English law is a funny old thing, made up of statutes enacted by Parliament and case law created by judges – judges don’t often admit to creating law, instead most like to pretend that they are more like dancers giving their own interpretation of what Parliament intended, or maybe sculptors examining a piece of marble and uncovering the shape of the law within. The truth of course is that they create law all the time.


Murder is an entirely judge made law – there is no Act of Parliament creating an offence of murder. Equally, while the various assault offences are today codified, mostly by the Offences Against the Person Act 1861, much of the law on assault comes from the judges.


One such example worthy of mention is the case of Tuberville v Savage (1669) 1 Mod Rep 3, 86 ER 684 an elderly case even by the standard of the legal system but nonetheless still one that governs our understanding of the law on assault 350 years after it was decided. This is particularly remarkable given that Tuberville is not a criminal law case! It was a civil case heard before the Court of the King’s Bench – the forerunner to our modern Queen’s Bench Division of the High Court.


In 1669, Tuberville and Savage exchanged angry words, which included Savage insulting Tuberville . In response, Tuberville put his hand to his sword and uttered what would become possibly the most famous sentence in English criminal law, “If it were not assize-time, I would not take such language from you.” The assize was effectively a travelling court made up of judges who traipsed around the country hearing cases in towns that had arisen since their last visit. Naturally, a man named Savage wasn’t about to put up with somebody placing his hand on his sword during an angry confrontation. He attacked Tuberville striking him to the face and, in the process, removing Tuberville’s eye.


Most people imagine that Tuberville was the defendant having been prosecuted for placing his hand on his sword – an assault in criminal law is complete when the victim fears immediate unlawful violence and the defendant intends him to have such a fear; however, the truth is that Savage was the defendant to a civil action brought against him by Tuberville. Savage argued that he had acted in self-defence when he struck first because he genuinely believed that Tuberville was about to attack him with the sword he had put his hand on. In response, Tuberville made the point that there was no force in this argument since the words spoken at the time made clear that there was no immediate threat in his action and thus that there was nothing to defend against.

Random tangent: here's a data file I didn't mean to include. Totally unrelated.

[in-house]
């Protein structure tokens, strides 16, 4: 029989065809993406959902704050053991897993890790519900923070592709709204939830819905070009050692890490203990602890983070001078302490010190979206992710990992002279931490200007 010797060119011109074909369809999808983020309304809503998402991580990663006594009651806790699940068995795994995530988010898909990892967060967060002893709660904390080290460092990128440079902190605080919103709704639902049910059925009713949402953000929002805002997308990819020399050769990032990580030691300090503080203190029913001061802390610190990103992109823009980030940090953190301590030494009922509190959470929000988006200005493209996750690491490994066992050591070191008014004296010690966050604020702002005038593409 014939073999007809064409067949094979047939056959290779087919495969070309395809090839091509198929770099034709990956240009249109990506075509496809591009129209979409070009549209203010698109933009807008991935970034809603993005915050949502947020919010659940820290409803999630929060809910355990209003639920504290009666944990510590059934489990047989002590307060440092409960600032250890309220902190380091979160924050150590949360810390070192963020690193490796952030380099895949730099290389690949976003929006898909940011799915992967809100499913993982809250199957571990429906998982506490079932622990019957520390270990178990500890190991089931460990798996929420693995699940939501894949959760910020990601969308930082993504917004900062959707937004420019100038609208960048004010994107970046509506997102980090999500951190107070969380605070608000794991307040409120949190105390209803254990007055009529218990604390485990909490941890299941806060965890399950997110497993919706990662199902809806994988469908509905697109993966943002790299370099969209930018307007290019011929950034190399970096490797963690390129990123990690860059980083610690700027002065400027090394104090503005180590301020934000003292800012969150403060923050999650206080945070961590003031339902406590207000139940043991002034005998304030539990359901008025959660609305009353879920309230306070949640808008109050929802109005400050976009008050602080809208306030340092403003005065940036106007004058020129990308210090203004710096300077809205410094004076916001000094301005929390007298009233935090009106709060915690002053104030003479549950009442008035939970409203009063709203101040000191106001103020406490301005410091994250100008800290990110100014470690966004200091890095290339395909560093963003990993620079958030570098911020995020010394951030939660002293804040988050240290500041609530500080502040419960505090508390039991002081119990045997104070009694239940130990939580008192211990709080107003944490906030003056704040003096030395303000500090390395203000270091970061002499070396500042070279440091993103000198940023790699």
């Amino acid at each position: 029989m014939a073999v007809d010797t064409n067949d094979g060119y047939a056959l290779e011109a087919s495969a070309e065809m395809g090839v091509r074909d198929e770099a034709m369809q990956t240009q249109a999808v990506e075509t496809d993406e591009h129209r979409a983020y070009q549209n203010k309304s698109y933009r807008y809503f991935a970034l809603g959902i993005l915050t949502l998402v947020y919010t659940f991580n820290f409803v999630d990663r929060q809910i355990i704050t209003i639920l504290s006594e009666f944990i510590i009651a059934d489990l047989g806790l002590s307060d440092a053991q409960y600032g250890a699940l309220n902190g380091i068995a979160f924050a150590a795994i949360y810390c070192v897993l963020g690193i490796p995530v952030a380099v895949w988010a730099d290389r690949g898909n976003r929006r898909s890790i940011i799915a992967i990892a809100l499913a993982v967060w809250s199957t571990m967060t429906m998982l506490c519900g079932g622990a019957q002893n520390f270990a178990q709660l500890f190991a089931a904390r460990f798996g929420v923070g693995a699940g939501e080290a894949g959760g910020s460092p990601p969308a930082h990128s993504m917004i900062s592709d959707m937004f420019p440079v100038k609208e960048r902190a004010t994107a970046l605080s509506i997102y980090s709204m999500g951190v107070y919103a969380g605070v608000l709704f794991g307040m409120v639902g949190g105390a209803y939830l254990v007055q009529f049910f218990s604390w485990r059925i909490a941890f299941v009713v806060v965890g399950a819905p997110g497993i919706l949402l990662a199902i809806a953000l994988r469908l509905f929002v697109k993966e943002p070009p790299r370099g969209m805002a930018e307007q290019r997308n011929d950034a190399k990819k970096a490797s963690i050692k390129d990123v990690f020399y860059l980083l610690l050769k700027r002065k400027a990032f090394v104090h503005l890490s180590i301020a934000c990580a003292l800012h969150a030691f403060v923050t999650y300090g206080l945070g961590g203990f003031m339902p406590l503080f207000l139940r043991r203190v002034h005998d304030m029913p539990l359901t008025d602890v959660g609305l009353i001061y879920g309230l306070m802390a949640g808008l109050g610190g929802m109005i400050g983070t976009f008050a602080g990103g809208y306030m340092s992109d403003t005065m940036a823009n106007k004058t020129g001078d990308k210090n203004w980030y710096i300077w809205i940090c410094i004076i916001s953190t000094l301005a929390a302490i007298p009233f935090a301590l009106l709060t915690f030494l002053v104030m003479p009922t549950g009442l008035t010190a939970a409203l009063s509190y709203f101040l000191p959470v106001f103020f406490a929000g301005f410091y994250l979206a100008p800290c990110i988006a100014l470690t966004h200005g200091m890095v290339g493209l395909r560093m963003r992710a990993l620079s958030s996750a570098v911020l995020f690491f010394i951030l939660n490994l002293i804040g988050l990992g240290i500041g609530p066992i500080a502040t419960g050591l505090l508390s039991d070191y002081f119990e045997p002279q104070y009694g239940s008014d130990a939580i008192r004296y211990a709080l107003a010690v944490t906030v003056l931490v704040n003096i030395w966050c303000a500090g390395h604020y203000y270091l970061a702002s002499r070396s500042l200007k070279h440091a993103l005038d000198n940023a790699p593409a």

The judges hearing the case (I can find no record of their names) ruled in Tuberville’s favour saying, “… the declaration of the plaintiff was, that he would not assault him, the Judges being in town; and the intention as well as the act makes an assault.” So in saying that he would not attack, the threat implied by the hand on the sword was vitiated.


Tuberville remains today good law; by way of example it was cited in R v Ireland [1996] EWCA Crim 441 when the court had to decide whether silent telephone calls that caused psychological harm could amount to an assault.

2 thoughts on “Tuberville v Savage

  1. One of the cases I still remember from doing criminal law in the first year of my LLB. It was worth remembering because you could always count on the tutors to put a good conditional threat in the exam paper.

    You’re right that I had always envisaged Tuberville as the defendant – it seems rather bold of him to sue when he plainly had some of the blame.

    I’m thinking about some of the other cases I can remember from studying crime; our first tutorial was an in depth discussion of R v Brown in the House of Lords (I think with the intention of scaring us off the course). I always thought Blaue was interesting and Wacker was harrowing. There were some interesting cases from long ago on “transferring” mens rea between victims.

    Thanks for the blog!


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